One Crew Member's Commitment To The Thing Landed Him In The Hospital

There are few movies in the realms of sci-fi and horror that can garner as much love as John Carpenter's "The Thing." It is an absolute masterclass in both genres individually, as well as how to blend the two for maximum cinematic enjoyment. Sure, the film wasn't exactly a hit in its day (largely because it was released against "E.T.") but time has been incredibly kind to Carpenter's 1982 adaptation of "Who Goes There?" by John W. Campbell Jr.

A big part of the reason that the film holds up so well 40 years later is the groundbreaking special effects which were done practically and crafted meticulously. These are some of the best creature effects ever committed to film and, as one might expect, that doesn't happen by accident, nor does it come easy. To that end, one of the people chiefly responsible for bringing the film's horrors to life ended up in the hospital as a result of that undying commitment.

No rest for the wicked

Bob Bottin worked on the special effects and makeup for the film and, to put it mildly, the man was no slouch. Some of his other credits include "RoboCop," "Total Recall," "Seven," and even served as an uncredited assistant makeup artist on "Star Wars." This to say, Bottin knows what he's doing. But with "The Thing," he truly pushed his limits to help bring Carpenter's vision to life. In a behind-the-scenes documentary on the making of the film, Bottin revealed just how hard he worked.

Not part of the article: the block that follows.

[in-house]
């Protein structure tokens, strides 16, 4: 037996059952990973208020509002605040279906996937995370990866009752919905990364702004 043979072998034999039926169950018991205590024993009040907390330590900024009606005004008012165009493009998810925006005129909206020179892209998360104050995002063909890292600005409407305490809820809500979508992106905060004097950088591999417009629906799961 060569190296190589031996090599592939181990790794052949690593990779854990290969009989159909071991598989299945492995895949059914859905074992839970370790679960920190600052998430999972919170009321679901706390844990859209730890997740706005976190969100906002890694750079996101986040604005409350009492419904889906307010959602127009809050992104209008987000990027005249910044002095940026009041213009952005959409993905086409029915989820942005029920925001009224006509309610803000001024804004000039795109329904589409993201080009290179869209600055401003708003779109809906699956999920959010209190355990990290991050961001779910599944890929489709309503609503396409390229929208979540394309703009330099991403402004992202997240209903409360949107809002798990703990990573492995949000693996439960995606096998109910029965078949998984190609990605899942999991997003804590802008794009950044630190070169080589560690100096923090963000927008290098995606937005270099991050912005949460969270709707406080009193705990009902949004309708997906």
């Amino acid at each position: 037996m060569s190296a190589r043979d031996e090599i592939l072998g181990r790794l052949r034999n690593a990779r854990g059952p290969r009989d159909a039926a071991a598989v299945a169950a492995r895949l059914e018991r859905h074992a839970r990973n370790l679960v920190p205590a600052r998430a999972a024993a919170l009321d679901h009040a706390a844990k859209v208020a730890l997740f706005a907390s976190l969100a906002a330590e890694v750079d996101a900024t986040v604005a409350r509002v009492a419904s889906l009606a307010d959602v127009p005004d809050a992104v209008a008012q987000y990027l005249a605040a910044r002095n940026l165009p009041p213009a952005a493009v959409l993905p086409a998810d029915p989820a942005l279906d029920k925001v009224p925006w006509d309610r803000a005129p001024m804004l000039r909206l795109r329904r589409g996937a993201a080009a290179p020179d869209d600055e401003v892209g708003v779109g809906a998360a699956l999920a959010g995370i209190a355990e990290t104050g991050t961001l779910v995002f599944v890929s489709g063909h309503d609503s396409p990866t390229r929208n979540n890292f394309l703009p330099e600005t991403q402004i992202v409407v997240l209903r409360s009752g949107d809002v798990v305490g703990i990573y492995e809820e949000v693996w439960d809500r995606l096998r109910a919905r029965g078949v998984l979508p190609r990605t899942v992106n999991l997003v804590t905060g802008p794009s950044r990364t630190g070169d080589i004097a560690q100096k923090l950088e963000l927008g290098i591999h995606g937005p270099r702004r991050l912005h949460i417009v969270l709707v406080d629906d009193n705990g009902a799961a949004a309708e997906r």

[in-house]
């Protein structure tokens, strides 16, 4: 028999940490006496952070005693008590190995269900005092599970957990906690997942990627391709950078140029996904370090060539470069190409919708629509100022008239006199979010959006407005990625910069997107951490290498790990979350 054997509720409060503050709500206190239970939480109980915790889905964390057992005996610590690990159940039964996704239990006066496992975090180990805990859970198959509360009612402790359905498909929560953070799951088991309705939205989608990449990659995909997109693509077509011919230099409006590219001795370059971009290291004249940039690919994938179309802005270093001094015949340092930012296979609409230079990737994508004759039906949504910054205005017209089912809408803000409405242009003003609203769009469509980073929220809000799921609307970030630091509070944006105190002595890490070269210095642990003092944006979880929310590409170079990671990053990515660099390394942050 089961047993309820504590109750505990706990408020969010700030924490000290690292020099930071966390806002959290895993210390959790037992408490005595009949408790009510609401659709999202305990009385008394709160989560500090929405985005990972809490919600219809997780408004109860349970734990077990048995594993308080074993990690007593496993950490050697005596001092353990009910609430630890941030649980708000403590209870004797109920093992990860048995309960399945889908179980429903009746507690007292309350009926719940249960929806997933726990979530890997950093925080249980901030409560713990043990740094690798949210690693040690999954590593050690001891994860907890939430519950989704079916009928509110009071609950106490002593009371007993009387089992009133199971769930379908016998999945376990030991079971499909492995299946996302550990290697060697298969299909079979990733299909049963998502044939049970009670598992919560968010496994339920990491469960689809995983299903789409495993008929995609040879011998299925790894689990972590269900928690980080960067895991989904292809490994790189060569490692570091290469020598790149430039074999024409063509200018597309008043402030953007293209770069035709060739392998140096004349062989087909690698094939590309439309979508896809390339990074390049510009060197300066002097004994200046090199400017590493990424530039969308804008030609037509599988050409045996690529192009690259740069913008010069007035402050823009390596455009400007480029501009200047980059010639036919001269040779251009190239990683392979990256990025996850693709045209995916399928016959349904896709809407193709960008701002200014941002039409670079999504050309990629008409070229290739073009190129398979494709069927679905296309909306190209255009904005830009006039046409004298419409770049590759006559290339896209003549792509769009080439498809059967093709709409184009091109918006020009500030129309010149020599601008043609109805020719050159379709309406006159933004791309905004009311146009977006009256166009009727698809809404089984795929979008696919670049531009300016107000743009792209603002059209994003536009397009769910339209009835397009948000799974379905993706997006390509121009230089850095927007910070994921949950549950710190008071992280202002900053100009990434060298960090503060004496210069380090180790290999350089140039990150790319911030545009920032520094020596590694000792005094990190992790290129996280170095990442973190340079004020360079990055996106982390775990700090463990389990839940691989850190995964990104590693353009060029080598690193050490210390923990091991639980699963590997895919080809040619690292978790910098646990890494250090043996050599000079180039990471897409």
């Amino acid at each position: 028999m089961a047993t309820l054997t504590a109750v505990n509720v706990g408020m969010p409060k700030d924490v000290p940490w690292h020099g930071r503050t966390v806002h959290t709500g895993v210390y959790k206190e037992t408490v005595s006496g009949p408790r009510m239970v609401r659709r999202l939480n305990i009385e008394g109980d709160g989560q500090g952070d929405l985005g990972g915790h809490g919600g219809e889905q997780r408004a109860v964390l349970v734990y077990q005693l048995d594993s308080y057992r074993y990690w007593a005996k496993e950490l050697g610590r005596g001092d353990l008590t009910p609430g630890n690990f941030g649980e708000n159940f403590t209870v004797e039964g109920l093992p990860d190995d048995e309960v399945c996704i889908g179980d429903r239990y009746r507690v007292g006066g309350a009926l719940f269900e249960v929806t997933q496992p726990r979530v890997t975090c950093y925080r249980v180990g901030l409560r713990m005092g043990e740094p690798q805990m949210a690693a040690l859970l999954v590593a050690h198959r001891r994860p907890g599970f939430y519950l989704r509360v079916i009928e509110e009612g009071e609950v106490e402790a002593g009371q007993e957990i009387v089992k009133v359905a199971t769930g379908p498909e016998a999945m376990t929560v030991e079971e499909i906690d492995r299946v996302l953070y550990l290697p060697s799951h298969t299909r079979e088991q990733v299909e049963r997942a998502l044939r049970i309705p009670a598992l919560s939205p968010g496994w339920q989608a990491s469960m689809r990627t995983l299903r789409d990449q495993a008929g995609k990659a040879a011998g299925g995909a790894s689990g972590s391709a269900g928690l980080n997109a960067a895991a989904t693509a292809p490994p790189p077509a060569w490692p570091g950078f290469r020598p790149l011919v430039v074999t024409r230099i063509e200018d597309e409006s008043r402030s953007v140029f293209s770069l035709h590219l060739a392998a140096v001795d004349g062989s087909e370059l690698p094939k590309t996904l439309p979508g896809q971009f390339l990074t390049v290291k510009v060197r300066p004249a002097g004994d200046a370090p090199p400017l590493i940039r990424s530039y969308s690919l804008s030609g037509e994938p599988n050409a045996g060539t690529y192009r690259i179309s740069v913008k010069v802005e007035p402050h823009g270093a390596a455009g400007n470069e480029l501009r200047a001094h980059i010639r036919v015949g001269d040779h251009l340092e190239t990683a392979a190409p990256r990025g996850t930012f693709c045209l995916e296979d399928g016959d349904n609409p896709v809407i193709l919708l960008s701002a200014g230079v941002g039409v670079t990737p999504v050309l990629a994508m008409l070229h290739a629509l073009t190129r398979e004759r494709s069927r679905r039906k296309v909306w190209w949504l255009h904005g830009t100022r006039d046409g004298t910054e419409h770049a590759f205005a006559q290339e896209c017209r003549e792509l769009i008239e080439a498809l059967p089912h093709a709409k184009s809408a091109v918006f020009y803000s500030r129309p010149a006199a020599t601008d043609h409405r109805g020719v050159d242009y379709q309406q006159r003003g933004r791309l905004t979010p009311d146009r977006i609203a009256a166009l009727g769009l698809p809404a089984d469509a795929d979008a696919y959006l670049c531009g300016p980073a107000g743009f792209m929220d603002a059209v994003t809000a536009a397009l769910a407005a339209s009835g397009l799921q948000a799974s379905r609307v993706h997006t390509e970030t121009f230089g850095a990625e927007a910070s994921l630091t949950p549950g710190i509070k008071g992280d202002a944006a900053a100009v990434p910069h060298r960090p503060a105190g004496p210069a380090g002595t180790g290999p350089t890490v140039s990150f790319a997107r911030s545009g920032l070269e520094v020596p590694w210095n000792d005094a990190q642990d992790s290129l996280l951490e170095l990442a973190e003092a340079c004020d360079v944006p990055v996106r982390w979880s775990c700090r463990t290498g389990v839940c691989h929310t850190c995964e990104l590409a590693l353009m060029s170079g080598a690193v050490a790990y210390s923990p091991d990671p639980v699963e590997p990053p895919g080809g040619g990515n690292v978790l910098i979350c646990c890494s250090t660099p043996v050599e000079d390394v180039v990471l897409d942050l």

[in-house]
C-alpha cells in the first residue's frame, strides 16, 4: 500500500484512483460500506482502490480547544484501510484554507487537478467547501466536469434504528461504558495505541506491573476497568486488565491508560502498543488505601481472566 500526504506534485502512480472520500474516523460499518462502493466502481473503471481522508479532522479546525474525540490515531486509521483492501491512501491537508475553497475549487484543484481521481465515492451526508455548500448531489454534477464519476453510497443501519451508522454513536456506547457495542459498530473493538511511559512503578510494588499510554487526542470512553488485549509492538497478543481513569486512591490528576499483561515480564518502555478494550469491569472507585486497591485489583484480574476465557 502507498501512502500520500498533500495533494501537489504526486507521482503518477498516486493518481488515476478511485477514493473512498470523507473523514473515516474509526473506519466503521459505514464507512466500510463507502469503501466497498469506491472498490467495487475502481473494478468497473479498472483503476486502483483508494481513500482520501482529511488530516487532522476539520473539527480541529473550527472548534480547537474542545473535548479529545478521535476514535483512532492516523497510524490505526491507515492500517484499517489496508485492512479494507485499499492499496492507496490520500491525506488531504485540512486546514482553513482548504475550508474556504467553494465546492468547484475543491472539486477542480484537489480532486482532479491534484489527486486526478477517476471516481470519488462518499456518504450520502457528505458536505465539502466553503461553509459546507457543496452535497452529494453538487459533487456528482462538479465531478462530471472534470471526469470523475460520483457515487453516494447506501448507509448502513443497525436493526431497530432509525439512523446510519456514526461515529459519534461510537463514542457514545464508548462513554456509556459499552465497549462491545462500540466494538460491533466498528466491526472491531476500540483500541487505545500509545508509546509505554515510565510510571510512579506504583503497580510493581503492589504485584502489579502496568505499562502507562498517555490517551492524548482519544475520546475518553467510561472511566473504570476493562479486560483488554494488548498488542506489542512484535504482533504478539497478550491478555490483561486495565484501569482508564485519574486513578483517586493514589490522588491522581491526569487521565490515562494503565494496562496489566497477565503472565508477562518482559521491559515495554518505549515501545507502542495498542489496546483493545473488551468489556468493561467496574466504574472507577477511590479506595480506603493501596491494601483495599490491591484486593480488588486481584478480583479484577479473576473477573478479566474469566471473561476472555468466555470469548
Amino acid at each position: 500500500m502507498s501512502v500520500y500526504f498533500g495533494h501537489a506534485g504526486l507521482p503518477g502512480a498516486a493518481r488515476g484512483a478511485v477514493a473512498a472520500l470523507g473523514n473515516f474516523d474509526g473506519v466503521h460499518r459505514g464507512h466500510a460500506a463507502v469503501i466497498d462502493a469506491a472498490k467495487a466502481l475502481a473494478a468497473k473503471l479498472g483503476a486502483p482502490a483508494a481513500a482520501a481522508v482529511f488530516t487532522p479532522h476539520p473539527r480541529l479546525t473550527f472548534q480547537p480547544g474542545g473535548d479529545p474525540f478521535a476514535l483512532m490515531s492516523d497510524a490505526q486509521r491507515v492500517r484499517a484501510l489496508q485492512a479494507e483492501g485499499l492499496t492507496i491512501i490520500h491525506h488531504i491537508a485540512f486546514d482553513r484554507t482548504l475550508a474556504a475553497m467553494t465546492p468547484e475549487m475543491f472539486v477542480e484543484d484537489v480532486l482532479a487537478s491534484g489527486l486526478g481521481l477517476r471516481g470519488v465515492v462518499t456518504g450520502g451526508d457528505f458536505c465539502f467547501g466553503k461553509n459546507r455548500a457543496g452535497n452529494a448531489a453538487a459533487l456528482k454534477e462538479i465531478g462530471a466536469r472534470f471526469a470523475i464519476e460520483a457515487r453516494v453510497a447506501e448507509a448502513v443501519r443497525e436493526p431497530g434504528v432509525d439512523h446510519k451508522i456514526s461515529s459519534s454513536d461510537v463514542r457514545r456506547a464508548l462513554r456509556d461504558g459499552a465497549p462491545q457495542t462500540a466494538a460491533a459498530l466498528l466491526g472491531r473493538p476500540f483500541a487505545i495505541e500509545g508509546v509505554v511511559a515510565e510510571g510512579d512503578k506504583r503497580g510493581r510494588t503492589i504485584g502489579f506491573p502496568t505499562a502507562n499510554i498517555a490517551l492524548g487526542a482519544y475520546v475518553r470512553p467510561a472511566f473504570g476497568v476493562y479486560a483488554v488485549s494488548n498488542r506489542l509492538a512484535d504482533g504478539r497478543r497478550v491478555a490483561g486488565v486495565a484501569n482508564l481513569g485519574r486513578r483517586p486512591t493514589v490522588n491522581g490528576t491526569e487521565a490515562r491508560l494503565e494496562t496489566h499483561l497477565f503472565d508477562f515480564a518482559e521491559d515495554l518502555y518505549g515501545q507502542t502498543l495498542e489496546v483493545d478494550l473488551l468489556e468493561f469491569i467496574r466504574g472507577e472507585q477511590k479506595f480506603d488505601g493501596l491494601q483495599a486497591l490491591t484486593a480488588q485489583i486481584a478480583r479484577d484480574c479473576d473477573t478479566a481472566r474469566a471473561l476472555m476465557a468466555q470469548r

"I was so, you know, wanting this stuff to come out so great, I actually lived at Universal for a year and five weeks without taking a day off. I worked, you know, seven days a week, never took a day off. I was there night and day, I'd sleep on the sets, and you know, Carpenter would come in, 'Oh where's Rob,' 'Oh, you know, he's in the locker room, or he's in the lab.' And then he'd wake me up, 'Hey, you know we've got to shoot this thing,' or whatever. And I ended up working so hard that I ended up in the hospital. At the end of the show John looked at me he said, 'You don't look well.' He goes, 'Someone take this guy to the hospital.' But since then I've wised up and it's – I don't do that anymore."

Indeed, Bottin worked himself so ragged that he ended up taking a little trip to the hospital once the work was done. Though it's pretty impressive that the man got all the way through the shoot before Carpenter had to be the one to tell him to go seek some help. If that isn't dedication, I simply don't know what is.

That dedication paid off

No person right in their mind would suggest that anyone should work themselves so hard that they wind up in the hospital, especially when we're talking about a movie and not something absolutely essential to humanity's continued existence. That having been said, Bottin learned his lesson and didn't continue to do this in his career beyond "The Thing" and, most importantly, he was ultimately fine. Taking all of that into account, the one thing we can say is that the man's hard work absolutely paid off.

Even though "The Thing" got lost in the flow at the box office in the summer of '82, the movie's legacy has been cemented for quite some time now. People found the masterwork of the well-trodden alien invasion genre and have since embraced it as one of the truly great films of the 80s, if not of all time. I myself count it amongst my top ten favorite movies ever and I am certain I am not alone in that regard. It truly takes an army to make a movie but Bottin deserves a great deal of credit for bringing this masterpiece to life.